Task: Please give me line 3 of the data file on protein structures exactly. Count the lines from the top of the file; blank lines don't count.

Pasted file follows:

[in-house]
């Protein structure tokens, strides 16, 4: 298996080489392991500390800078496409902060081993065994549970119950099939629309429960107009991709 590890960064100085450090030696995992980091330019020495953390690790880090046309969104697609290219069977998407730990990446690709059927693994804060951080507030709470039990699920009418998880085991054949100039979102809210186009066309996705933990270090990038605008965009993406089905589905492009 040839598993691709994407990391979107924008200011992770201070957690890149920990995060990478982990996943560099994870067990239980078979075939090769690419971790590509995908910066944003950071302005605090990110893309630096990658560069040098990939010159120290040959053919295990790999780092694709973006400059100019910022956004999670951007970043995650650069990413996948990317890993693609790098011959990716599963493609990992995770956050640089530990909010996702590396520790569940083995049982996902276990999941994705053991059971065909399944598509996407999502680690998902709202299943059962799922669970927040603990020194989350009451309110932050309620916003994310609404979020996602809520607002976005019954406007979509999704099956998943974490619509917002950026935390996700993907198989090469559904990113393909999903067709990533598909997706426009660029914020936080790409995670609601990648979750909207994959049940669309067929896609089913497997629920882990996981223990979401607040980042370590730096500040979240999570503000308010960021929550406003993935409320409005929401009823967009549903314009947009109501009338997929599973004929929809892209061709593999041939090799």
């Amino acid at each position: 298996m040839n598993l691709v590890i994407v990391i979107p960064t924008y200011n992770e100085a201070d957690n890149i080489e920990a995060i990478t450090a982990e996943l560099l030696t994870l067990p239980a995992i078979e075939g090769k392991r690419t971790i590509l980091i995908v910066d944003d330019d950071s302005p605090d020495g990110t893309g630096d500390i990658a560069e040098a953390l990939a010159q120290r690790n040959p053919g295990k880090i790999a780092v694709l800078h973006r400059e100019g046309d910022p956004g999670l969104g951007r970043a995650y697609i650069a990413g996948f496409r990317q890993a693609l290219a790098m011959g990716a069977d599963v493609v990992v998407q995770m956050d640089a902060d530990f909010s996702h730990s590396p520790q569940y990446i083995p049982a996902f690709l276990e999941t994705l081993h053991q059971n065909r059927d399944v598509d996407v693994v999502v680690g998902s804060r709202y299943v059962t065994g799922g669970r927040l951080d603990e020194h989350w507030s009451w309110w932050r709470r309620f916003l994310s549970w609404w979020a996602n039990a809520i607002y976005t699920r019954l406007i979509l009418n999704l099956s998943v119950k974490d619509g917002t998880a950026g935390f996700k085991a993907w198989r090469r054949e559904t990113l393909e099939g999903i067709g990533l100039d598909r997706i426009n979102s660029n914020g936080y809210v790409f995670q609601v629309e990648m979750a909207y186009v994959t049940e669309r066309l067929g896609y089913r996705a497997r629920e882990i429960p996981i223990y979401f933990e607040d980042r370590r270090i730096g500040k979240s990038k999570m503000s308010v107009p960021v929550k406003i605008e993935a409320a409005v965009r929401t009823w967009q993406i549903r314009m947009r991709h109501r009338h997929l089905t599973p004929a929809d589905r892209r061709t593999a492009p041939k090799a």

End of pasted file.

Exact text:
């Amino acid at each position: 298996m040839n598993l691709v590890i994407v990391i979107p960064t924008y200011n992770e100085a201070d957690n890149i080489e920990a995060i990478t450090a982990e996943l560099l030696t994870l067990p239980a995992i078979e075939g090769k392991r690419t971790i590509l980091i995908v910066d944003d330019d950071s302005p605090d020495g990110t893309g630096d500390i990658a560069e040098a953390l990939a010159q120290r690790n040959p053919g295990k880090i790999a780092v694709l800078h973006r400059e100019g046309d910022p956004g999670l969104g951007r970043a995650y697609i650069a990413g996948f496409r990317q890993a693609l290219a790098m011959g990716a069977d599963v493609v990992v998407q995770m956050d640089a902060d530990f909010s996702h730990s590396p520790q569940y990446i083995p049982a996902f690709l276990e999941t994705l081993h053991q059971n065909r059927d399944v598509d996407v693994v999502v680690g998902s804060r709202y299943v059962t065994g799922g669970r927040l951080d603990e020194h989350w507030s009451w309110w932050r709470r309620f916003l994310s549970w609404w979020a996602n039990a809520i607002y976005t699920r019954l406007i979509l009418n999704l099956s998943v119950k974490d619509g917002t998880a950026g935390f996700k085991a993907w198989r090469r054949e559904t990113l393909e099939g999903i067709g990533l100039d598909r997706i426009n979102s660029n914020g936080y809210v790409f995670q609601v629309e990648m979750a909207y186009v994959t049940e669309r066309l067929g896609y089913r996705a497997r629920e882990i429960p996981i223990y979401f933990e607040d980042r370590r270090i730096g500040k979240s990038k999570m503000s308010v107009p960021v929550k406003i605008e993935a409320a409005v965009r929401t009823w967009q993406i549903r314009m947009r991709h109501r009338h997929l089905t599973p004929a929809d589905r892209r061709t593999a492009p041939k090799a």